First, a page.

Schools in St Albans, Harpenden and the villages have thrown themselves into eco activities for the district’s annual Sustainable Schools Week, part of the wider Sustainability Festival (SustFest).
Our guest blog comes from Caroline, Katharine and Nicola, volunteers from our Sustainable St Albans Sustainable Schools Group. The group supports local district schools all year round and encourage schools to get involved in the annual SustFest Sustainable Schools Week.
Hundreds of children aged between 4 and 18 from all over the district got involved with this year’s festival. The special Sustainable Schools Week ran from 23rd – 27th May. It gave schools a chance to focus on their eco activities and feel part of the district’s efforts to tread more lightly on the planet. In many schools, pupil eco-groups took the lead, encouraging the wider school population to make changes and learn new things.
In addition to the schools, a number of local Scouting, Girlguiding and Woodcraft Folk groups ran events.
The sheer breadth of themes covered was really encouraging and shows just how much our young people care about the future of their planet.
Sustainable school lunches
Local author, Becky Alexander, spoke at Beaumont, St Peters School, Samuel Ryder Academy, and Camp Primary School about her book, ‘The Green Lunch Box’. She helped pupils to think about reducing plastic and single use products in packed lunches. Read the piece in the Herts Ad about Becky’s visit Camp School.
Aboyne Lodge School ran a “Goes Outdoors week”, and Crabtree Junior School in Harpenden ran a “Nature at our Door” photography competition. At Abbey Primary School, children enjoyed planting on their Discovery Trail.
Isobel, Chair of our Sustainable Schools Group, ran a workshop on ‘Amazing Trees’, which delighted 20 pupils at Wood End School in Harpenden.
Local community group, Wilder St Albans ran a special, very well attended, Wilder Schools Networking event at Roundwood Primary for teachers from the district.
St John Fisher involved the whole school in their new ‘Turn it Off’ campaign. Inside their school, they particularly highlighted energy saving tips when using white boards and lights. Pupils then put a large banner up on the street outside their school to remind drivers to turn off idling engines to cut pollution and carbon emissions.
At Aldwickbury Pre-Prep, pupils rolled up their sleeves to work on their new Eco Garden. In Reception, the boys planted sunflower seeds. Year 1 have built a fantastic bug hotel to house the Aldwickbury insect population. Year 2 have planted herbs and some vegetables in welly boots.
Zero Waste was a popular topic for schools to embrace during SustFest22. STAGS ran a Waste Week while Beaumont students took part in the Big Plastic Count, which is run by Greenpeace.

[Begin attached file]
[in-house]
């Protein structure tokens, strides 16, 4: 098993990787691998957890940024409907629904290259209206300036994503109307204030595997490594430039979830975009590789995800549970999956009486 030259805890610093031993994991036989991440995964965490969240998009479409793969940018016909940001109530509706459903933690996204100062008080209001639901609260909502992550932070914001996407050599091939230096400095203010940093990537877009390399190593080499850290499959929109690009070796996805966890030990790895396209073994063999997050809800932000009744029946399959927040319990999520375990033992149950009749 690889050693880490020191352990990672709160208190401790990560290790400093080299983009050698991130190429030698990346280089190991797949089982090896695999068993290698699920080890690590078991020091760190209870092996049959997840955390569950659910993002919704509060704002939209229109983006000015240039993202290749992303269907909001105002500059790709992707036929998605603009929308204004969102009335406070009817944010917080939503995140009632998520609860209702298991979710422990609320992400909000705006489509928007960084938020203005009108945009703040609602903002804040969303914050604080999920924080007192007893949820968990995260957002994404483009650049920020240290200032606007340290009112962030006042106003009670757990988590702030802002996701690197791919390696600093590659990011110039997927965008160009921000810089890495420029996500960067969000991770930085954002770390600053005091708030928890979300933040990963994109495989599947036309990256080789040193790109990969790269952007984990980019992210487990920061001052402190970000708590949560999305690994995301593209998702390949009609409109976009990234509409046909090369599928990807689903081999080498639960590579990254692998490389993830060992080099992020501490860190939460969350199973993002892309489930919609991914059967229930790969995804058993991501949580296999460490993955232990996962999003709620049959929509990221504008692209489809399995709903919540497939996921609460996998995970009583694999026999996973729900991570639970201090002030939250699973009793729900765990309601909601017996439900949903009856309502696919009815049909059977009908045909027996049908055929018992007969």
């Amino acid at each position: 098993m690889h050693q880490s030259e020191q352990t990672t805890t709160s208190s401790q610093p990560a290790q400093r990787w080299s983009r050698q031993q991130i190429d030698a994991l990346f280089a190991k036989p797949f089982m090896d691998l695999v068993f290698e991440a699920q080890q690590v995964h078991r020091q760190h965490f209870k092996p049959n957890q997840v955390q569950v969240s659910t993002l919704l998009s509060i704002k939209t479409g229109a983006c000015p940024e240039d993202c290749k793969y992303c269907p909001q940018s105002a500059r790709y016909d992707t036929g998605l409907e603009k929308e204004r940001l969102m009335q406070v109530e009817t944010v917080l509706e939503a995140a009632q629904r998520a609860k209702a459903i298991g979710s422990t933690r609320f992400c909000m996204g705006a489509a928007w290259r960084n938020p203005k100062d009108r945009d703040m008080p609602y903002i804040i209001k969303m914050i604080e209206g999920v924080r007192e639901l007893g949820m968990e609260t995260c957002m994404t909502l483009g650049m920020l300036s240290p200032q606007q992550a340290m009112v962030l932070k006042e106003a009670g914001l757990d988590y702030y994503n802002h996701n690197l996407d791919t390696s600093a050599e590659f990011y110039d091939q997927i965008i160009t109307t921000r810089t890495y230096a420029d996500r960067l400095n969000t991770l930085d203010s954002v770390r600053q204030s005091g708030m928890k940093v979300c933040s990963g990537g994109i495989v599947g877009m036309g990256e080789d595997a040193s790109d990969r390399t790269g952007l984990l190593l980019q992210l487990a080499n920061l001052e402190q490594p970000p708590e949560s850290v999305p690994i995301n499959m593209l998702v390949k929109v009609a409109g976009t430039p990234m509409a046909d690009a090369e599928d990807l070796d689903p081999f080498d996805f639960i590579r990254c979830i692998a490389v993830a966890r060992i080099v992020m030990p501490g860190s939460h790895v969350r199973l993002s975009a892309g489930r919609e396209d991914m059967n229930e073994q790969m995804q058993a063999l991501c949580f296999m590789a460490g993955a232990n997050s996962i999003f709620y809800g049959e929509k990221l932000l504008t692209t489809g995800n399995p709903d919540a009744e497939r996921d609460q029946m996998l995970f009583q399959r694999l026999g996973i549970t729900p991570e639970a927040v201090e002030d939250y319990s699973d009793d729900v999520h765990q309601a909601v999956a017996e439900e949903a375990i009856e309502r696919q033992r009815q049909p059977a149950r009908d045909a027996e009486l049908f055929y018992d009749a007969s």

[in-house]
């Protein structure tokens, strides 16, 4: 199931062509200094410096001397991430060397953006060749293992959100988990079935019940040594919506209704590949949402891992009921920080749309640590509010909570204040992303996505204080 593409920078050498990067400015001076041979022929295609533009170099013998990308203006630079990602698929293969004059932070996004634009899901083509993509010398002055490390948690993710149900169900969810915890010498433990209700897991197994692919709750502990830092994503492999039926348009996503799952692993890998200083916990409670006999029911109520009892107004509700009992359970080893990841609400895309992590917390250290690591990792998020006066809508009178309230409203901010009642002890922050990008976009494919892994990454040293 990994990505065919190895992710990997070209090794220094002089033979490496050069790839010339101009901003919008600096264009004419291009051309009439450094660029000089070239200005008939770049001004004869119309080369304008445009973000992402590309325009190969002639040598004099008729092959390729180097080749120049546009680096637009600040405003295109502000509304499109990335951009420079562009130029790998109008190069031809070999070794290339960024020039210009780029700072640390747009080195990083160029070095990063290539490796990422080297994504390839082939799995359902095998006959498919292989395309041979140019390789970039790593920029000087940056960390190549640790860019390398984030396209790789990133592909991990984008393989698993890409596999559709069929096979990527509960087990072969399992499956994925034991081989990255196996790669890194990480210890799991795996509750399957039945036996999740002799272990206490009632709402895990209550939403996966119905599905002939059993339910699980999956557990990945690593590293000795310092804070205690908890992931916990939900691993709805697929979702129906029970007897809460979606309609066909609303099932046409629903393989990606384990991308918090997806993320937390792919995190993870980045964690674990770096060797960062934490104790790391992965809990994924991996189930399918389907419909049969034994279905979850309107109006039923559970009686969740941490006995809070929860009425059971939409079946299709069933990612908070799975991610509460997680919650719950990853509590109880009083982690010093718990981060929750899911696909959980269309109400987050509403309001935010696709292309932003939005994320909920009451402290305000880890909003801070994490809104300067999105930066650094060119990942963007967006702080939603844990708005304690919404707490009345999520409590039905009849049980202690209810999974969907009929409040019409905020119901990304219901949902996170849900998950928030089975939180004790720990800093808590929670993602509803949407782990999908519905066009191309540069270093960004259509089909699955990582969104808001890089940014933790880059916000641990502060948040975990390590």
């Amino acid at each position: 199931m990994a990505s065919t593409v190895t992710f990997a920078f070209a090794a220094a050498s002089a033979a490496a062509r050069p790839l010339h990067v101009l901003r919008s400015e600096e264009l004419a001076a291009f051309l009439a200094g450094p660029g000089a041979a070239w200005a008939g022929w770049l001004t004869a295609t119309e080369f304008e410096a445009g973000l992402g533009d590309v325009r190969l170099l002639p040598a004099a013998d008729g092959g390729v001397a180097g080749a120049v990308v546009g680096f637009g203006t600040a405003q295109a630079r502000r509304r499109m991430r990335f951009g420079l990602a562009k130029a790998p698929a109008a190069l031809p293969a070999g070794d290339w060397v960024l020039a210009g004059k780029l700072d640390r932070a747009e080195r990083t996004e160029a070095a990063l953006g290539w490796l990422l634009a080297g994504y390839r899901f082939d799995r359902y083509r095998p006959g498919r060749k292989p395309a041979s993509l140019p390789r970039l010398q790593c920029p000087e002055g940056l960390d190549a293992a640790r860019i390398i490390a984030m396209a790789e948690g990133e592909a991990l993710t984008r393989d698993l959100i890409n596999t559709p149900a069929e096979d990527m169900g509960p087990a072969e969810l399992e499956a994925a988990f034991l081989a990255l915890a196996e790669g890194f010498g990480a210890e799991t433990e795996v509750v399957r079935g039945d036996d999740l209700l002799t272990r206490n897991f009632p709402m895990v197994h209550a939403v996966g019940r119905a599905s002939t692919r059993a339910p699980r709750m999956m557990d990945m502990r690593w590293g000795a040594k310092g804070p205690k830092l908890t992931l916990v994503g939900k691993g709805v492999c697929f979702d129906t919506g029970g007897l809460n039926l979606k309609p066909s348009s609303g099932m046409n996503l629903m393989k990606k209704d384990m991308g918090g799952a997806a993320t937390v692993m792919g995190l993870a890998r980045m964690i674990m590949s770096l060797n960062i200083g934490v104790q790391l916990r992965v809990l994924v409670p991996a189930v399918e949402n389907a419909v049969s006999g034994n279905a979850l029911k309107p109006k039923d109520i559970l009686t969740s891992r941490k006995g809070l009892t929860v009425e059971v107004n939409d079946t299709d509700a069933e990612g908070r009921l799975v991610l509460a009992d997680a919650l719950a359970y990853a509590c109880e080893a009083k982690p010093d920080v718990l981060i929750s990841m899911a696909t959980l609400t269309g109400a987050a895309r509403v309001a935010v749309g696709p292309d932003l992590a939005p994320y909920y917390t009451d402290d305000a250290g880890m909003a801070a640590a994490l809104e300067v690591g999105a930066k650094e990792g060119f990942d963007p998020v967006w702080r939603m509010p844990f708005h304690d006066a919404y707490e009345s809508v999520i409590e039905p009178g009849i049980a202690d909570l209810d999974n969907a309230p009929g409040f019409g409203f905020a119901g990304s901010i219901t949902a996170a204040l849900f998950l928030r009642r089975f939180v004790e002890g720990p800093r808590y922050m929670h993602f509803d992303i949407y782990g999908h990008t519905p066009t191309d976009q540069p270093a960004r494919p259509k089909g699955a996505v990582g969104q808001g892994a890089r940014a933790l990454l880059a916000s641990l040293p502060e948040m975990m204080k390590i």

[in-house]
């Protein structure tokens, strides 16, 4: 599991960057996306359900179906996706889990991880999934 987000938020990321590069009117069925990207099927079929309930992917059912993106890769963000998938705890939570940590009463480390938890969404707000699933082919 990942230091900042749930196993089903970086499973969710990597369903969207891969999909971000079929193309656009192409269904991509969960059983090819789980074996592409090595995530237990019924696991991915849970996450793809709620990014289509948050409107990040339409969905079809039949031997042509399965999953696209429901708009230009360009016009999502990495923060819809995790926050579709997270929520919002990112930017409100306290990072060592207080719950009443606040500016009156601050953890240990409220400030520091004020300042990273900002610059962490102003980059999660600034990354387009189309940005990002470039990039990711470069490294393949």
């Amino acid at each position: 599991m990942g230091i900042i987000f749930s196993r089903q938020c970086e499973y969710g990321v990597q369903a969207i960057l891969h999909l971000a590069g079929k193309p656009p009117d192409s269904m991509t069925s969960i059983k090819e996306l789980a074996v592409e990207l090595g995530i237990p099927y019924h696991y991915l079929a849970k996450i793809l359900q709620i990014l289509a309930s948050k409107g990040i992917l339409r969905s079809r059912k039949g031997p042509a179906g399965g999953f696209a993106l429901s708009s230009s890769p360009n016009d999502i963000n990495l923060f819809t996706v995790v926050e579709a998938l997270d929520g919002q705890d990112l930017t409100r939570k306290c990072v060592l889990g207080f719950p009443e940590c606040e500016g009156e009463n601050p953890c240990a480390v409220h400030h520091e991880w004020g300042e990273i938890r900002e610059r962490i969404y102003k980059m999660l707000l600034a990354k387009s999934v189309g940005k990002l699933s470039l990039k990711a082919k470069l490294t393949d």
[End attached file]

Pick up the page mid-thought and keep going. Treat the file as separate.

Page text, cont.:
Fleetville Junior School held a Swish – swapping books, clothes and toys. Responses from the children included “I really enjoyed it because I know I am doing something positive for the planet and giving some of these things a new life.”
This year SustFest22 coincided with Outdoor Classroom Day so a number of local schools took the opportunity to embrace learning outdoors while being closer to nature. Maple School, for example, told us that their whole school took part.
“Pupils and staff really enjoyed the day and we’re hoping to make it a regular termly event on the school calendar”.
The Sustainable Schools teams designed three special SustFest22 assemblies, aimed at different age groups. It was great to have so many schools download and use those assemblies in their school or design and run their own sustainable assemblies. Click here to visit our SustFest22 assemblies page.
There is No Planet B
One of the schools for younger students that embraced the week beyond all imagination was Fleetville Infant and Nursery Schools.
“As a school our topic was “There is no planet B”. We delved into our previous learning of everyday materials and how we can reduce, reuse, and recycle to make our planet a better and healthier place. This knowledge combined with our learning of plants encouraged us to think more widely about the foods we eat and what foods we can grow ourselves.
We read the true story Hunters Icy Adventure by the children’s author Ellie Jackson of Wild Tribe Heroes. The story is centred around a Polar Bear who gets stuck on a cliff because of the ice floes melting and not being strong enough to support him.
This sparked a discussion around climate change and what we can do to make a difference. We discovered that a small impact could make a big change. We turned our classroom lights off and admired the space with the natural sunlight. Children in Years 1& 2 made posters and flyers to raise awareness around sustainability and the impact it has on our planet.”
Finally, we can’t finish this blog without acknowledging the fabulous Student Climate and Environmental Sustainability Conference. This was held for schools in the Scholars Education Trust on 10th June at Rothamsted. Local schools in the trust include Sir John Lawes, Samuel Ryder and Harpenden Academy. 150 KS2 & KS3 pupils took part in a wide range of workshops including one run by our own Isobel, from the Sustainable Schools Group.
All three schools had enthusiastically been involved in Sustainable Schools week a few weeks before and their dedication to taking action on climate change is impressive!
Are you a member of school staff, a governor or on a PTA? To know more about the work of the Sustainable Schools Group in St Albans District including Sustainable Schools Week, please sign up to our newsletter using the form here. We send out termly information both about teaching materials and making your school more eco-friendly. We also run termly networking zoom sessions to share ideas. Past sessions have included discussions of rewilding school grounds and sustainable travel plans.
Click through to the Sustainable Schools.